In any case, make sure that you have not left the IPMI exposed to the world with the default password.

The serial console is also configured separately, for example as follows (we recommend setting the speed as high as possible, typically 115.2k):

Console redirection........Serial Port 1
Failsafe Baud Rate.........115200
Remote Terminal Type.......VT100/VT220
Redirection After Boot.....Enabled

In order for it to work, you also need to configure the GRUB / kernel correctly. Usually it is enough to add / modify these GRUB configuration parameters and then run it update-grub . An example of what a configuration might look like:

GRUB_CMDLINE_LINUX="<původní parametry> console=tty0 console=ttyS0,115200n,8"
GRUB_TERMINAL="serial console"
# následující parametr je zde zalomen, ale v konfiguraci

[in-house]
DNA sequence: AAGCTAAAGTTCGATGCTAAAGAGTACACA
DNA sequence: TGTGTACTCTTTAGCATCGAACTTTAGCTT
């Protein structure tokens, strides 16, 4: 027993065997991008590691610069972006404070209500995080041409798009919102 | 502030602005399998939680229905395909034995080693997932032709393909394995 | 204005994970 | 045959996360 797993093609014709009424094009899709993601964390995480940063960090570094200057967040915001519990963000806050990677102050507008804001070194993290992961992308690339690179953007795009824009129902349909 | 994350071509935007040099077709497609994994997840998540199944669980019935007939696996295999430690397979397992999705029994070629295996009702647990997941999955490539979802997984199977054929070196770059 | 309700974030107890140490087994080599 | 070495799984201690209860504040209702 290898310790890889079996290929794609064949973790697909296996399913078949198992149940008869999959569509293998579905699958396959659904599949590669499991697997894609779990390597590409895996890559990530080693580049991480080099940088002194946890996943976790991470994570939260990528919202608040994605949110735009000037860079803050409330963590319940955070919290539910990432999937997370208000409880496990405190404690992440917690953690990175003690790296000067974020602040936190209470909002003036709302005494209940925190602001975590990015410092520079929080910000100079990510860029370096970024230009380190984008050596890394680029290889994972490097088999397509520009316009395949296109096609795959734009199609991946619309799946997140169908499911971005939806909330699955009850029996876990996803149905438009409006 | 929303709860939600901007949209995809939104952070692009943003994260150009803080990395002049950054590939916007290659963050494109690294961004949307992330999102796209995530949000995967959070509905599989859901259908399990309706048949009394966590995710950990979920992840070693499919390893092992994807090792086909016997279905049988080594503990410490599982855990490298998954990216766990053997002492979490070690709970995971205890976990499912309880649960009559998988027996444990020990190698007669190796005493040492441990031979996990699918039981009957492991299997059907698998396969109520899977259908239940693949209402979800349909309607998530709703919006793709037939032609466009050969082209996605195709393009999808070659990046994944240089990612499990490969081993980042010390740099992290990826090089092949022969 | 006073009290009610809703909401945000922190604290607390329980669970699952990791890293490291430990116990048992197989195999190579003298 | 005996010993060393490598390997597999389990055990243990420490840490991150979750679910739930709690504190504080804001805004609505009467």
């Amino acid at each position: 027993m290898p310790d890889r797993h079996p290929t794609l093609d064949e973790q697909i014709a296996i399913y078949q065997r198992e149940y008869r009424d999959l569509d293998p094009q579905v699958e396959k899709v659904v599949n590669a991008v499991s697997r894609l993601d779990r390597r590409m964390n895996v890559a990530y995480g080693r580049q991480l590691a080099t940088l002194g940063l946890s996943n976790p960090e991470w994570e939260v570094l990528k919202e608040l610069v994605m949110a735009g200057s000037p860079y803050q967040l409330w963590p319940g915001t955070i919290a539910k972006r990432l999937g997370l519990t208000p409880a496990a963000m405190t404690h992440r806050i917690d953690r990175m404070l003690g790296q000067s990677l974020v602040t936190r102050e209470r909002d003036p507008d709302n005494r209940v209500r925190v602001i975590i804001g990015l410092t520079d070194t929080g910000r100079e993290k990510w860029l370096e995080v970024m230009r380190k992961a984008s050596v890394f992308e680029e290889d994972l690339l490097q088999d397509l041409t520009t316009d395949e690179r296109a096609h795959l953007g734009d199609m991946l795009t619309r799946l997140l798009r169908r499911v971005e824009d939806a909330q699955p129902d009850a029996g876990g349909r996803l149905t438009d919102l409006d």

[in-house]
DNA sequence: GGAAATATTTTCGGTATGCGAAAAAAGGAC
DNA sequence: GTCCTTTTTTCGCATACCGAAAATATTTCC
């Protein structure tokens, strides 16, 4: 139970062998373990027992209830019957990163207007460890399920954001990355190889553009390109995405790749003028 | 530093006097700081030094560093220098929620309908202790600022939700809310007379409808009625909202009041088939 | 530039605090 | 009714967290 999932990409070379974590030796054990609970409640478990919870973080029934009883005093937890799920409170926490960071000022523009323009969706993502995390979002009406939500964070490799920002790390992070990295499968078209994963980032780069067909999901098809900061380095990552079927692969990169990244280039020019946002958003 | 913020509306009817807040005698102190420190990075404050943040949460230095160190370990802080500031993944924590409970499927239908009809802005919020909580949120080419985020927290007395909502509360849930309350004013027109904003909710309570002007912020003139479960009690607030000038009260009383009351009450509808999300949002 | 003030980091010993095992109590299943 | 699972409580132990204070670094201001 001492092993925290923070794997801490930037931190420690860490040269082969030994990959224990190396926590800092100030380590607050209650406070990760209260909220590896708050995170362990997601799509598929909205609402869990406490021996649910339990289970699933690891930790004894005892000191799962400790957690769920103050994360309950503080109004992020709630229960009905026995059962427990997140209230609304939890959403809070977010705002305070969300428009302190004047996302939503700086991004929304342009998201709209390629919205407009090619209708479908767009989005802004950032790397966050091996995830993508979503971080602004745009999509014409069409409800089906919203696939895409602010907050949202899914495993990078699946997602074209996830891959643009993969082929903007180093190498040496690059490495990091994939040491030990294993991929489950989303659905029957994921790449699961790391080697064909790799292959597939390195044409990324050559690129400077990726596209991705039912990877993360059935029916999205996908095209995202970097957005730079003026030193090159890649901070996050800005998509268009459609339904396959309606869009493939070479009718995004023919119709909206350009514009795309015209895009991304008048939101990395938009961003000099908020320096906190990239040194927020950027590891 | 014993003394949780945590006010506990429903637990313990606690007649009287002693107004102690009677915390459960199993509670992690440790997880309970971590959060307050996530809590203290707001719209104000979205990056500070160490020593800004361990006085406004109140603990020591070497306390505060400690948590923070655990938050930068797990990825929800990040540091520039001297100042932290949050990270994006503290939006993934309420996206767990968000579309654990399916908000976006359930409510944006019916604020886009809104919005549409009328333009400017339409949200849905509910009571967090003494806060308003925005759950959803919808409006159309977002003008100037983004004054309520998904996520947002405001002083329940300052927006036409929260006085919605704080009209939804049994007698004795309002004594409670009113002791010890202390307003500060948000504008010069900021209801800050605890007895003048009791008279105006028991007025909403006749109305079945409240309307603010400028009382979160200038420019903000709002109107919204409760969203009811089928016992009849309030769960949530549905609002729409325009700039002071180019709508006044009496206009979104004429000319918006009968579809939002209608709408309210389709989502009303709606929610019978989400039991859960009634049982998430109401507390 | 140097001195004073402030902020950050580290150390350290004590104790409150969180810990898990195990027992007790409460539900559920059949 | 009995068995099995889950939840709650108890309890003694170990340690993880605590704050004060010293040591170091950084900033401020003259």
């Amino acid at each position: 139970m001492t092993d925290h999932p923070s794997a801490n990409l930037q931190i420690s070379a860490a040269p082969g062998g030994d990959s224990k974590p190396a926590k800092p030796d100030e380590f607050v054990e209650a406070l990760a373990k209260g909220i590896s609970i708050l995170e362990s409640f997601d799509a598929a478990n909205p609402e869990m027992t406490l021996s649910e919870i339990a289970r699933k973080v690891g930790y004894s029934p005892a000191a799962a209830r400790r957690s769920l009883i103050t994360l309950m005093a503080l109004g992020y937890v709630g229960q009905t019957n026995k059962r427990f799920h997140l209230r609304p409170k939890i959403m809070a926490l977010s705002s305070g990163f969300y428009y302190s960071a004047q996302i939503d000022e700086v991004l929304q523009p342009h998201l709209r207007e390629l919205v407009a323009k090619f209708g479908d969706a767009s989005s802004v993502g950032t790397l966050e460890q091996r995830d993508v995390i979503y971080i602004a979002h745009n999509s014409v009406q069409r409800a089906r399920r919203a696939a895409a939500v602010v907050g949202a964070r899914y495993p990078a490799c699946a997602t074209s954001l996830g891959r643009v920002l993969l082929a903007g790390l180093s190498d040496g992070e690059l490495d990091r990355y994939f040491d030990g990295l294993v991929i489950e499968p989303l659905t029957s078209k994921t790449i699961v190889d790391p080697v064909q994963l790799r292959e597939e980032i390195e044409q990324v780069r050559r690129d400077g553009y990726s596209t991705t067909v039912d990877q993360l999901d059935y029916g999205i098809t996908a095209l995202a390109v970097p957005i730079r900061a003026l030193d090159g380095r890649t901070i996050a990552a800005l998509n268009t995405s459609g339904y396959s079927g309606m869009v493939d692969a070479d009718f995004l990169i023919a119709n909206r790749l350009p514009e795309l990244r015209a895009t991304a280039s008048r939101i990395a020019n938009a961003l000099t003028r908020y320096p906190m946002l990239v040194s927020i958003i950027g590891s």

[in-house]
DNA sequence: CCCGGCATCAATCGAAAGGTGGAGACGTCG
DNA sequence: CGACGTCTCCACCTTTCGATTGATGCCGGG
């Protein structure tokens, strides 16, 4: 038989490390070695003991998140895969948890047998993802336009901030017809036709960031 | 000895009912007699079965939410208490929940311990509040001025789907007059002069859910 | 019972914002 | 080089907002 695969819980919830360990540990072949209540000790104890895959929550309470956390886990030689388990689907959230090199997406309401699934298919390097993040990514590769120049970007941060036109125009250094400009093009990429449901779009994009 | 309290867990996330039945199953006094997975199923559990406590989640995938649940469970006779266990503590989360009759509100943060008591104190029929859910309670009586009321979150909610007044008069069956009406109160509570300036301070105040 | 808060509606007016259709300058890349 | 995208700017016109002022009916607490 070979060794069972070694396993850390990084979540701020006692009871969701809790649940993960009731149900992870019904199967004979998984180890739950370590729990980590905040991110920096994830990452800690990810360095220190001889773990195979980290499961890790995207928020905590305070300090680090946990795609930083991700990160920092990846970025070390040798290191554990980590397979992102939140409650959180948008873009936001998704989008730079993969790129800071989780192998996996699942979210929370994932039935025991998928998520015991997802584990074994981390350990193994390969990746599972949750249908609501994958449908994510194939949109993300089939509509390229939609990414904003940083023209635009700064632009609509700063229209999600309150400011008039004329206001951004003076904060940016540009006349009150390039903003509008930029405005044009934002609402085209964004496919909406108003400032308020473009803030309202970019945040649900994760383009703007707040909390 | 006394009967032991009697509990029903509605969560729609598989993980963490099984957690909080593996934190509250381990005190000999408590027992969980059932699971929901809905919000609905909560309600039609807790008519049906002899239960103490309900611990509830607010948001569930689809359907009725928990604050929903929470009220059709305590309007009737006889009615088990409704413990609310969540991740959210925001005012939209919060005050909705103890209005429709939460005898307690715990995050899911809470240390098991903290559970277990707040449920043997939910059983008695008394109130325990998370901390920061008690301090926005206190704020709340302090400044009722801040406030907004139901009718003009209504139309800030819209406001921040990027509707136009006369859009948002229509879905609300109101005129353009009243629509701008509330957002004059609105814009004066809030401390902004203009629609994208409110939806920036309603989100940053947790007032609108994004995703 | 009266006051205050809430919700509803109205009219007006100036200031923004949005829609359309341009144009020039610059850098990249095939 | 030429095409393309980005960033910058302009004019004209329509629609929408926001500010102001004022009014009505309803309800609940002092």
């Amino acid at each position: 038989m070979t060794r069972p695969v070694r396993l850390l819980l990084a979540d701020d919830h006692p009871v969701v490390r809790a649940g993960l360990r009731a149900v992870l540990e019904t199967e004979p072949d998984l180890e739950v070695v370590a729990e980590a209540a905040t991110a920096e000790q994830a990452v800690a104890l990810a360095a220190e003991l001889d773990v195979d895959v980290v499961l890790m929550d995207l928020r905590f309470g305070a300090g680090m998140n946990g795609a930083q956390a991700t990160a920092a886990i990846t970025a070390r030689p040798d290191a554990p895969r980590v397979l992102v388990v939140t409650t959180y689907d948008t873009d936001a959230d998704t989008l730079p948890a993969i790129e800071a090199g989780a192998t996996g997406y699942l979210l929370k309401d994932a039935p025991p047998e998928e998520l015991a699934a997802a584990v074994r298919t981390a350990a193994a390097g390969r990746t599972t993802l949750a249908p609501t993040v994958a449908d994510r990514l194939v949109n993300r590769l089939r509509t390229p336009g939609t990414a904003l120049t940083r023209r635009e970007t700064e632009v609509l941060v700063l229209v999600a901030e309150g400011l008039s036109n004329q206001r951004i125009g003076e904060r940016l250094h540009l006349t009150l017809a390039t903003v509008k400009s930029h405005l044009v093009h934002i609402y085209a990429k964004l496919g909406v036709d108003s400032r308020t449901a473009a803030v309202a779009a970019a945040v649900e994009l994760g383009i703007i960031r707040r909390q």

# musí být uveden v jednom řádku
GRUB_SERIAL_COMMAND="serial --unit=0 --speed=115200;
    terminal --timeout=5 serial console"

Note here that the numbering of consoles in the BIOS and in the kernel may be different, ie consoles in the BIOS are usually numbered from 1, while in the kernel they are numbered from ttyS0 . See also TLDP .

You can then connect to the console with the command: ipmitool -I lanplus -H -U user -P pass password sol activate

If you want help with configuration, you can contact the faculty Unix administrator.

Hardware error detection

Modern processors make it possible to inform the OS about hardware errors. We recommend installing the tool rasdaemon , which allows you to activate various methods of problem detection and should also add more user - readable information to the system log in the event of a problem than is directly from the kernel. (Usage mcelog instead of rasdaemon rather, we don't recommend it, as it's probably no longer under development.)

Saving logs to

For security reasons, it is advantageous to send logs to the central server as well. Another advantage is the possibility of detecting problems at the level of the faculty network by unix @ fi. If you are interested, talk to Unix administrators.